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Call to re-open mothballed Angus mental health unit in face of spiralling numbers facing suicidal thoughts

The Mulberry unit at the Susan Carnegie Centre closed in 2017.
The Mulberry unit at the Susan Carnegie Centre closed in 2017.

Calls have been made to reopen a mothballed mental health unit in Angus, amid an anticipated mental health crisis.

As figures showed calls to a national helpline had rocketed during lockdown, it has been suggested the Mulberry unit at Stracathro Hospital, near Brechin should be returned as an inpatient facility to help deal with a feared deluge of people in need of treatment.

NHS 24 data shows calls to its mental health hub had topped more than 32,000 between February and September, with SAMH reporting almost half of Scots who were receiving mental health support pre-lockdown now feel they are not getting the care or treatment they need.

North East Conservative MSP Liam Kerr has now asked Scottish Government mental health minister Clare Hughey to consider at least a partial re-opening of the Angus unit.

“It feels obvious that my constituency and Scotland as a whole requires new and urgent thinking to avoid breaking a system that, despite our frontline workers’ considerable and admirable efforts, was already creaking before the pandemic,” he said.

“To be blunt, the lack of an inpatient facility in Angus worsened matters even before lockdown.

“There is an excellent facility, there are excellent practitioners in Angus and Tayside, and more will come on board with the necessary recruitment.

“There is a growing demand. We have not crossed the Rubicon.”

The Mulberry Unit closed to acute inpatients in 2017 due to a shortage of junior doctors and Angus patients were forced to uproot to Carseview in Dundee.

The relocation was supposed to be a short term measure but was made permanent in 2018, despite a fierce campaign to keep it open.

An independent inquiry into mental health treatment in Tayside, completed last year, renewed calls to reopen the unit, after the report said Carseview had “limited facilities” compared to Stracathro.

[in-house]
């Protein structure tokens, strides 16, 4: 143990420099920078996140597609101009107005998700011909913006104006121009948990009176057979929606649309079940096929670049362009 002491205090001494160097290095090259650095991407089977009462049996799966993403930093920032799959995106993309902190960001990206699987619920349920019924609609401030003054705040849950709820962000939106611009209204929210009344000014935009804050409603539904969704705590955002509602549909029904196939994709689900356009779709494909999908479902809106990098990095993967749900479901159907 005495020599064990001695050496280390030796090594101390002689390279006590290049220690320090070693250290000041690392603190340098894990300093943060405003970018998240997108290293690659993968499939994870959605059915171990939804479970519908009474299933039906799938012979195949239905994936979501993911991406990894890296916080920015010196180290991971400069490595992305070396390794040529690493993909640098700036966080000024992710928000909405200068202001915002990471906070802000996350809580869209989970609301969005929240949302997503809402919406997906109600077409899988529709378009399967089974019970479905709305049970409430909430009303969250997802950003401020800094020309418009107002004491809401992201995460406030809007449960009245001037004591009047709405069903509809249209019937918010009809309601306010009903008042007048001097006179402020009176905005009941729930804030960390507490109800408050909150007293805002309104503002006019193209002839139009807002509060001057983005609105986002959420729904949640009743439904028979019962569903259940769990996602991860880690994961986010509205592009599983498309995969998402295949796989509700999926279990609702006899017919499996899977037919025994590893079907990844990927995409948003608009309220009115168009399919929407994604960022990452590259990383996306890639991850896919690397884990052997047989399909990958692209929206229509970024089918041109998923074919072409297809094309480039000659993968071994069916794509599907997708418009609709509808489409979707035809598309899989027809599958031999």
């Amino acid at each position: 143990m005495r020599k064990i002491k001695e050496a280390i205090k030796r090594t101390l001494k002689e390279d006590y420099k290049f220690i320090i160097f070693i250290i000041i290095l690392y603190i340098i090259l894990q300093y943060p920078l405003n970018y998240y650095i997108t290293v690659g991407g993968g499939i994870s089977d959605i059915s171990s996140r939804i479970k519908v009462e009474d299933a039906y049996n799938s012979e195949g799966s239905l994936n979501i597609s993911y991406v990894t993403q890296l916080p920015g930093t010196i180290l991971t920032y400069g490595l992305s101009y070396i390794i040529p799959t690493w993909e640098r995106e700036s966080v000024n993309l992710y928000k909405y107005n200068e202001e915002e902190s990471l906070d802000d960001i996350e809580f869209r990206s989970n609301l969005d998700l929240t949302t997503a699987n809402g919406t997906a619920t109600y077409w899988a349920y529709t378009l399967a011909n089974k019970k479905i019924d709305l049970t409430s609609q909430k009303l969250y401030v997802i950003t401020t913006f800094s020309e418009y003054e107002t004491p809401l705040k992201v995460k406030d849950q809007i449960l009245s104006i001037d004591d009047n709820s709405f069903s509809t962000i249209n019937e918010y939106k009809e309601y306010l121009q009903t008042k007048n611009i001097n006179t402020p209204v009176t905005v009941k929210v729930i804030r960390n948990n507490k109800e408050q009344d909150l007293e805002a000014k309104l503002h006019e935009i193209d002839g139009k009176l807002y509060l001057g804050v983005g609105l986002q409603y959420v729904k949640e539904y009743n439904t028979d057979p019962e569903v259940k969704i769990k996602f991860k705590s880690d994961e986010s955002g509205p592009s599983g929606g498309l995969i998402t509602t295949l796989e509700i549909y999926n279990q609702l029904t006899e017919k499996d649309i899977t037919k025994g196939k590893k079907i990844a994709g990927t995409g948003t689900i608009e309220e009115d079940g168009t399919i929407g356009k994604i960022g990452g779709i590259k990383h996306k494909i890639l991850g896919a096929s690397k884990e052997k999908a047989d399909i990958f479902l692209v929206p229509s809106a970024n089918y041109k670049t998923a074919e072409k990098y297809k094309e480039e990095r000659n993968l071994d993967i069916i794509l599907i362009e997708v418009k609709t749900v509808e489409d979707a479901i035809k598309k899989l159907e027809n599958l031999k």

A Scottish Government spokesperson said: “Since January, the Scottish Government has provided additional support for NHS Tayside to address service provision, clinical practice, organisational development and community led services, and we welcome the board’s efforts to strengthen community mental health services in Angus.

“We welcomed the decision for general adult psychiatry inpatient services to be operationally managed by NHS Tayside from June this year, to bring clarity to those arrangements in line with the wishes of staff and families.

An update on progress of the recommendations laid out in the inquiry is expected in February.

Kate Bell, NHS Tayside’s interim director of mental health, said more than 50 recommendations are being progressed.

She added: “94% of all patients with a mental health problem are treated at home or within the communities they live in through the multidisciplinary community mental health teams. In Angus, these are based in Stracathro, Forfar and Arbroath with clinics held at other sites across the area.

“The decision to transfer the Mulberry unit from Susan Carnegie centre to the Carseview centre was taken by our clinical teams as a contingency measure and the majority of staff from the unit transferred to Carseview to look after Angus patients.”

“Angus Health and Social Care Partnership and Angus Council are working together with their Tayside partners to ensure we take a whole systems approach as to how we care for people in distress through to acute mental illness.

“Since the transfer of Mulberry, people in Angus have now more choice of services in the community supported by specialist regional out-of-hours crisis and inpatient services.”

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